The Vestiaire Collective Business Model – How Does Vestiaire Collective Make Money?

Executive Summary:

Vestiaire Collective is a fashion resale platform that allows users to purchase mostly used luxury clothing, shoes, and accessories.

Vestiaire Collective makes money by charging fees. Those fees have to be paid by sellers when they successfully sell something on the platform.

Founded in 2009, Vestiaire Collective has grown to become one of the world’s leading fashion resale platforms. It is now valued at $1.7 billion.

What Is Vestiaire Collective?

Vestiaire Collective is an online marketplace that allows users to purchase used luxury clothing, shoes, and accessories.

Consequently, anyone that has a surplus of luxury brands available in their wardrobe can sell on the platform as well.

Sellers simply register an account, download the platform’s app, and upload a photo and description of the items they would like to sell.

Once the items have been sold, they are shipped to Vestiaire Collective. The platform then checks the products to confirm their authenticity and ships them directly to the customer upon completion. Additionally, customers can have items shipped directly from the seller as well.

Sellers can set up dedicated profiles that entail a picture, follower counts, transaction histories (such as the number of recently or historically sold items), their favorite items, and many more data points.

Customers can acquire pieces from some of the world’s most luxurious brands including Gucci, Prada, Louis Vuitton, Balenciaga, Versace, and dozens more.

The platform adds 3,000 carefully selected products every day. Over 300,000 products are available for purchase in total.

Vestiaire Collective can be accessed by browsing the company’s website or by downloading its mobile apps (available for Android and iOS devices).

Vestiaire Collective Company History

Vestiaire Collective, headquartered in Paris, France, was founded in 2009 by Alexandre Cognard, Christian Jorge, Fanny Moizant, Henrique Fernandes, Sebastien Fabre, and Sophie Hersan.

The founding team possessed decades of experience in a variety of fields such as tech and fashion. Fabre, Vestiaire’s long-time CEO, had stints at Microsoft and Vivendi. He also took leading roles at startups such as dating site NetClub, which was sold to in 2007.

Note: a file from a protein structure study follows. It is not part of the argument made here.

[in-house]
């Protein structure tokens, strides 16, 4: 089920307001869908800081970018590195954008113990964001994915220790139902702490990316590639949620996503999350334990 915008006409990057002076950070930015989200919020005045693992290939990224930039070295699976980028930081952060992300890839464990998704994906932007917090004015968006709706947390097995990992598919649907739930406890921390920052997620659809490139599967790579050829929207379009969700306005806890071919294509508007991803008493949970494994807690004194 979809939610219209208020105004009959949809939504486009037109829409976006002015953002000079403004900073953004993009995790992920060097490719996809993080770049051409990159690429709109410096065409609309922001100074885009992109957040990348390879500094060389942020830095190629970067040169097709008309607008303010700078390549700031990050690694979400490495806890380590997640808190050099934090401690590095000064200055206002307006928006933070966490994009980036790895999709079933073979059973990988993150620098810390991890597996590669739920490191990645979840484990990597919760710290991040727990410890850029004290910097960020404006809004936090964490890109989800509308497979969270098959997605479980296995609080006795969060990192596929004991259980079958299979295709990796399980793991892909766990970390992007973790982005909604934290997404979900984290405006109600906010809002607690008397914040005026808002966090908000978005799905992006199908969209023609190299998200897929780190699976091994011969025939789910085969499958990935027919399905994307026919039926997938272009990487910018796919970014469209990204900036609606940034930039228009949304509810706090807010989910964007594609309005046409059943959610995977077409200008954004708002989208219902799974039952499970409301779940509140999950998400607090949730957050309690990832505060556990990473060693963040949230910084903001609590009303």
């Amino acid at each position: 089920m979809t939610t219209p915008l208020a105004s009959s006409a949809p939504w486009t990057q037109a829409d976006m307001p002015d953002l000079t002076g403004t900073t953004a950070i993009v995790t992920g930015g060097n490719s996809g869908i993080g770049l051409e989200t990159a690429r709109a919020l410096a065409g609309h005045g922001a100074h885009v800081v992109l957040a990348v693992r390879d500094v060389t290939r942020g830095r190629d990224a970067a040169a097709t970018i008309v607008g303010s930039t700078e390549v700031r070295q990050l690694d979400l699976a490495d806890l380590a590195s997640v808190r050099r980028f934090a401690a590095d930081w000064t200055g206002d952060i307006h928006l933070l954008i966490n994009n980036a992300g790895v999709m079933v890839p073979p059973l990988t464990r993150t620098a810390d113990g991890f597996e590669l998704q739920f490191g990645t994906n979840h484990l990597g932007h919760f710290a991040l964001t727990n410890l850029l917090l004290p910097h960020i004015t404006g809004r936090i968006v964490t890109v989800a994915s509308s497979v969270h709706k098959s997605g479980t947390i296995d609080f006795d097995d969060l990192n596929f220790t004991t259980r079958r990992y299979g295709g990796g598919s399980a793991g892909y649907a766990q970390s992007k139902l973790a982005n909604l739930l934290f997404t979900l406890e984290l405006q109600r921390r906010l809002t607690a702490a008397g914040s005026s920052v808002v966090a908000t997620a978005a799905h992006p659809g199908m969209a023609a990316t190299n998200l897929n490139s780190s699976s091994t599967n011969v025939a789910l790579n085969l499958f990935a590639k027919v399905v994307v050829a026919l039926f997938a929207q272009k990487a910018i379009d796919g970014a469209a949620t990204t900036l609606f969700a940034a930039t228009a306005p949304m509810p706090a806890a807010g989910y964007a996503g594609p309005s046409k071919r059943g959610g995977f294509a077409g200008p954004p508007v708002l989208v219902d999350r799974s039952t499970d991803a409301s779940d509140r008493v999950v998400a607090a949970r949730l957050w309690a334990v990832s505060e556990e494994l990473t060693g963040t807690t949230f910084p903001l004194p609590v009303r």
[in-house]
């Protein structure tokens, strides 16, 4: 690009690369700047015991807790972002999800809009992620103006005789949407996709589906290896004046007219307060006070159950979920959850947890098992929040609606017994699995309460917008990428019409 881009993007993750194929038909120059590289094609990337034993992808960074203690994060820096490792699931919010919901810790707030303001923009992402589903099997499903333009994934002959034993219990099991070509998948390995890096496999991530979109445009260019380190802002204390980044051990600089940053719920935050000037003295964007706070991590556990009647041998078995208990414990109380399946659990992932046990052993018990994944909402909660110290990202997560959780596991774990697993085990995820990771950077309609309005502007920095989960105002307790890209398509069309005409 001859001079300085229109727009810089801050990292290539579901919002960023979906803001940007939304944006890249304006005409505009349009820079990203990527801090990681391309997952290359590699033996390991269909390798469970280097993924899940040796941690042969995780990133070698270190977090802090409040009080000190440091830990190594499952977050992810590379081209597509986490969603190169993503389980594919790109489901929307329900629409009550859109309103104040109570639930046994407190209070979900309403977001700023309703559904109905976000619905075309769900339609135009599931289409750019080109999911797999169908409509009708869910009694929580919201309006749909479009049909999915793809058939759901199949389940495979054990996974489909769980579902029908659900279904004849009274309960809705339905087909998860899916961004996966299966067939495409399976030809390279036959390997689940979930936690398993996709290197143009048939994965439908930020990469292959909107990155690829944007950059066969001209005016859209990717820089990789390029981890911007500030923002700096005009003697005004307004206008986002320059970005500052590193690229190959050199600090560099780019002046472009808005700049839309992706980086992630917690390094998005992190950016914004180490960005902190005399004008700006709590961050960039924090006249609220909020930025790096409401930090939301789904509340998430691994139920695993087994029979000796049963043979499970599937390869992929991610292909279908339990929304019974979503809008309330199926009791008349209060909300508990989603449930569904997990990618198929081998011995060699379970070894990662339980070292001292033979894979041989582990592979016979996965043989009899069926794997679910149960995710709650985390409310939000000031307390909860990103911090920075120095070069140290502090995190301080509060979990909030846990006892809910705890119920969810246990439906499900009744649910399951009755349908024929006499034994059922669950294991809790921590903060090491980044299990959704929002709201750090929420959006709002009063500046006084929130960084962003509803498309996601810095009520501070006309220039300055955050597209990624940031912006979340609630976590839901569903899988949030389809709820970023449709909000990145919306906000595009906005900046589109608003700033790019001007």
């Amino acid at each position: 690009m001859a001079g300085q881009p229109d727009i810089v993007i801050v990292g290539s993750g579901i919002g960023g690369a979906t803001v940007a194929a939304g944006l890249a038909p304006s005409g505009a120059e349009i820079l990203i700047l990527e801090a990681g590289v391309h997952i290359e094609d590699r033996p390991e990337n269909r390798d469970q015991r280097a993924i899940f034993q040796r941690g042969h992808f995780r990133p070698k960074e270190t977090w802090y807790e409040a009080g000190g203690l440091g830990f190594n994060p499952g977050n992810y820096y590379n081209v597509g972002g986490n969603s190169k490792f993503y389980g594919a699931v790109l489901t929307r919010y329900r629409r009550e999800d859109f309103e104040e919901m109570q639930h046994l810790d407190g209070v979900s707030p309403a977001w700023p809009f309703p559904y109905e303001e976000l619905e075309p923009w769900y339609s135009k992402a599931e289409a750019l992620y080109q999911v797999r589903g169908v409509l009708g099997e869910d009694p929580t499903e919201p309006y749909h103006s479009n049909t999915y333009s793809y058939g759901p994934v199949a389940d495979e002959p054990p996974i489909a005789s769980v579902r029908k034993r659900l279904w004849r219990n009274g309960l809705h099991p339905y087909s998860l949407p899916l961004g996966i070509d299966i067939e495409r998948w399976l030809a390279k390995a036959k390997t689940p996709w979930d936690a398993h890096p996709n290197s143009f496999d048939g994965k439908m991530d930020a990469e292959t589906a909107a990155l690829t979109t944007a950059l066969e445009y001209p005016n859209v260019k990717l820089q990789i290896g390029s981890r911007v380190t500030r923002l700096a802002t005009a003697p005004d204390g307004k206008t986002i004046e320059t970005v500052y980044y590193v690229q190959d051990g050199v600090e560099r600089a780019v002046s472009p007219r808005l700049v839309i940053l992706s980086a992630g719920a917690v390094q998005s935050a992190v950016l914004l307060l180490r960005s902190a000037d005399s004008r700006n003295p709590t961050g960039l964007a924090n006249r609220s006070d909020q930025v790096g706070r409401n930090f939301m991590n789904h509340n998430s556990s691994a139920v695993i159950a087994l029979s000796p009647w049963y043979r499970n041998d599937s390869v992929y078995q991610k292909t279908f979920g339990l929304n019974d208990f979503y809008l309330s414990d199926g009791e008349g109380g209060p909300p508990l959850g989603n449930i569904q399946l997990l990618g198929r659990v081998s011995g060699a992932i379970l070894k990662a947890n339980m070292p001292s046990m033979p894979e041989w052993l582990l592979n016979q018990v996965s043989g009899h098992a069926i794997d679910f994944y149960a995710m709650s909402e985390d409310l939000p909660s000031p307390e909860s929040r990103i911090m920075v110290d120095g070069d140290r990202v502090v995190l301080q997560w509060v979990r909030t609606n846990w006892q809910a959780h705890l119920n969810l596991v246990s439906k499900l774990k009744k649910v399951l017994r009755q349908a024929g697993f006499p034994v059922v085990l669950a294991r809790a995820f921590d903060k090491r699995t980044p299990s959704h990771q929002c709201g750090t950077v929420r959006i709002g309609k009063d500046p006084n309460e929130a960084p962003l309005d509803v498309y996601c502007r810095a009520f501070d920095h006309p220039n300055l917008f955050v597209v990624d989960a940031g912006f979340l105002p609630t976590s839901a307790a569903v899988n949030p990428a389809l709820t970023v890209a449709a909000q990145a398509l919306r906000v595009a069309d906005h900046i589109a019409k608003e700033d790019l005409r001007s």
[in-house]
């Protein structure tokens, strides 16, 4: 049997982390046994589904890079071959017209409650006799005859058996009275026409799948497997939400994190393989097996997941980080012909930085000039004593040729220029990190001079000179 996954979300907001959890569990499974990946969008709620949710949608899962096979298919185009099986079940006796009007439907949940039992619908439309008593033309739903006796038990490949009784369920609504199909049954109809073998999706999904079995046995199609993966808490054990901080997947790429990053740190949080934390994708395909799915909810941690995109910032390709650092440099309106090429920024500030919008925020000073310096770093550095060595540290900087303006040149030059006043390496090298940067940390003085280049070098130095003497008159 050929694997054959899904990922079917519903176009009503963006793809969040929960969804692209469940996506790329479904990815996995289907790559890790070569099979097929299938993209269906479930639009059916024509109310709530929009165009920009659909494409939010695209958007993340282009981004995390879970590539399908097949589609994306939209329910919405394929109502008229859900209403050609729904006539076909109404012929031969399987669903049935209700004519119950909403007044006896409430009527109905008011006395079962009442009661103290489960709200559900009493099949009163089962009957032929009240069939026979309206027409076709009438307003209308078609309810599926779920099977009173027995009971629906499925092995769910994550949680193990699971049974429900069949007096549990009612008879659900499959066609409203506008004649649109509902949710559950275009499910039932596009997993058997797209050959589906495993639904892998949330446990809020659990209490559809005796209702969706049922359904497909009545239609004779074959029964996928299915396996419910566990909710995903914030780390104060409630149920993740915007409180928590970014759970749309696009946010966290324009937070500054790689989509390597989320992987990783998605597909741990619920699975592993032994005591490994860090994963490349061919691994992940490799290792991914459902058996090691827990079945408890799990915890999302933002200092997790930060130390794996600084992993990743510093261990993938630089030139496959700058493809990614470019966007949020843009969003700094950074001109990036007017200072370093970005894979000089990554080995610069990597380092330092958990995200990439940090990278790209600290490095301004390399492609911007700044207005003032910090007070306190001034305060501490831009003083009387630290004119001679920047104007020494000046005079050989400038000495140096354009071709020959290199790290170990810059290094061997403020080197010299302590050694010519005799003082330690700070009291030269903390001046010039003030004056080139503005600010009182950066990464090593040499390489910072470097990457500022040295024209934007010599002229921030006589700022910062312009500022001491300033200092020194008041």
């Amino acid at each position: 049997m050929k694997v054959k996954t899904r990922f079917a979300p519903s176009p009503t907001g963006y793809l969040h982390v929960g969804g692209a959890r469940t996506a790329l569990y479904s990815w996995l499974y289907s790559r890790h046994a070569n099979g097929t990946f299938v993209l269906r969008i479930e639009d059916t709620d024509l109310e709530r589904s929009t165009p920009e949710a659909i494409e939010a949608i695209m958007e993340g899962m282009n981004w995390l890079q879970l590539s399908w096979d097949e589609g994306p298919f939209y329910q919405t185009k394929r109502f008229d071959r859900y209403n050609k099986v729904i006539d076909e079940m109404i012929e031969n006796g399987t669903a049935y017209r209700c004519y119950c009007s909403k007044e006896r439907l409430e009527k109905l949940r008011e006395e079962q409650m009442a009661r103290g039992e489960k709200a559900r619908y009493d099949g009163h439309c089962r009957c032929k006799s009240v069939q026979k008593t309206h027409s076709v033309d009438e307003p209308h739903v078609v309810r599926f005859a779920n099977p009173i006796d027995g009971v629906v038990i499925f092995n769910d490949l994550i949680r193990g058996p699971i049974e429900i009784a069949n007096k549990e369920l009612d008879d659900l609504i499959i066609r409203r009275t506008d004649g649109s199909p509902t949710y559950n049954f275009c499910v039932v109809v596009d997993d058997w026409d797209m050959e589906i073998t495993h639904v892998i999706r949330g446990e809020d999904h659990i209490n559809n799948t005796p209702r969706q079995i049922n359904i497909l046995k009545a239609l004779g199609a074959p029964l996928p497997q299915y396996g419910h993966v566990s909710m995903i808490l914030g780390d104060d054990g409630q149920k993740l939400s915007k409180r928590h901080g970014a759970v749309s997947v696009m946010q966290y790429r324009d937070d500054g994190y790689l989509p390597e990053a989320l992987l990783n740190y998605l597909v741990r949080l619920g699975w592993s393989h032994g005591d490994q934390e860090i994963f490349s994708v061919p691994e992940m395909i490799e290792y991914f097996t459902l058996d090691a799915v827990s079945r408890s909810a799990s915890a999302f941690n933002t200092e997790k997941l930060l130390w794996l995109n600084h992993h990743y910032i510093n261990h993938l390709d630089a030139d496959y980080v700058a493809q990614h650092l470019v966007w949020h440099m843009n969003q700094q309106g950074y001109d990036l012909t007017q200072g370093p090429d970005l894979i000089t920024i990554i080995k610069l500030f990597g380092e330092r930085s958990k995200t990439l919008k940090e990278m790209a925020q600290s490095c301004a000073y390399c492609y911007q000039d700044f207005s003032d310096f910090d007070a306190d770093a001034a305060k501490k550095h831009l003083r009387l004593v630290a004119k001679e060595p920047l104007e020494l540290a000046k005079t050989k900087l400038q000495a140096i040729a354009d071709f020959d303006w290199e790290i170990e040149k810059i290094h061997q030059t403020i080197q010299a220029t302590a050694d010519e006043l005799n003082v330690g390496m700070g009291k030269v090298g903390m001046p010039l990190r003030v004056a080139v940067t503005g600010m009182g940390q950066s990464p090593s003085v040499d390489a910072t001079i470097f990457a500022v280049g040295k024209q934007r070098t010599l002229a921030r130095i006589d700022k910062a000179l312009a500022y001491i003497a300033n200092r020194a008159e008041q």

Most of the founders also frequented more elite and fashion-conscious circles. Many of their friends had dozens of high-quality designer pieces laying dormant in their wardrobes.

Around the same time, the great financial recession was wreaking havoc across the world, forcing many people to rethink their consumption patterns.

This led some to seek alternative paths to make a buck or two. Many bloggers, for example, began to sell leftover clothing via their own websites. Others simply utilized established marketplaces like eBay.

Unfortunately, these means of selling had one major disadvantage for customers: ensuring authenticity. Many sellers would simply sell counterfeit products.

In order to test the concept, the co-founders asked their family and friends whether they would be willing to sell their excess clothing on the platform. Fanny Moizant’s mother, for instance, had her own clothing store in Paris, which provided the team with a decent number of pieces.

In fact, when they launched the platform in 2009, it had a total of 3,000 second-hand items offered for purchase. The platform was initially launched as ‘Vestiaire de Copines’, which is French for ‘the friend’s wardrobe.’

The launch of Vestiaire de Copines was self-funded by the founders. However, being the first platform of its kind, it would soon garner interest from both consumers and investors. For reference, competitors such as Poshmark or The RealReal only launched two years later.

Vestiaire de Copines, in the meantime, stayed busy growing. It raised a €1.5 million Series A in June 2010 followed by a €7.5 million Series B fundraise in October 2011. The next year two years proved to be some of the most transformative in the young startup’s history.

First, they renamed it Vestiaire Collective to appeal to its growing international audience. The rebranding was accompanied by the launch in the U.K. in March 2012.

Exactly a year later, the French platform expanded into the United States. Two months later, in May, Vestiaire Collective managed to cross the inaugural mark of one million registered users. Investors also continued to like what they saw.

In September, the team raised another $20 million in Series C funding. Half of the funding came from magazine publisher Condé Nast, which owns publications such as Vogue. The funding allowed Vestiaire Collective to gain a stronger foothold in the North American market.

Apart from expanding into other markets, Vestiaire Collective also continued to add new categories to the site. In 2014, for instance, it introduced a Male as well as Vintage section, among others.

Vestiaire Collective continued to grow its business by raising additional capital. In September 2015, it netted $37 million in Series D funding from mostly existing backers. At that point, the platform claimed four million members and had offices in Paris, London, New York, and Berlin.

Another $62 million fundraise in January 2017 allowed Vestiaire to expand into other parts of the world, most notably Asia as well as Australia. That same year, it opened an authentication center and office in Hong Kong to be able to serve those very same customers.

In order to get the word about the platform out, it even launched its first set of advertising campaigns via TV, still photography, and digital video. Vestiaire Collective already had a respectable six million customers and was available in 47 countries when it launched the campaign.

Vestiaire Collective also had to experience some setbacks, though. In November 2018, its co-founder and long-time chief executive Sebastien Fabre stepped down from his role. He was ultimately replaced by Lazada co-founder Maximilian Bittner.

Its new CEO Bittner even participated in Vestiaire’s next round in June 2019 during which the company raised €40 million in funding. Bittner’s experience also proved valuable in entering more markets in Asia.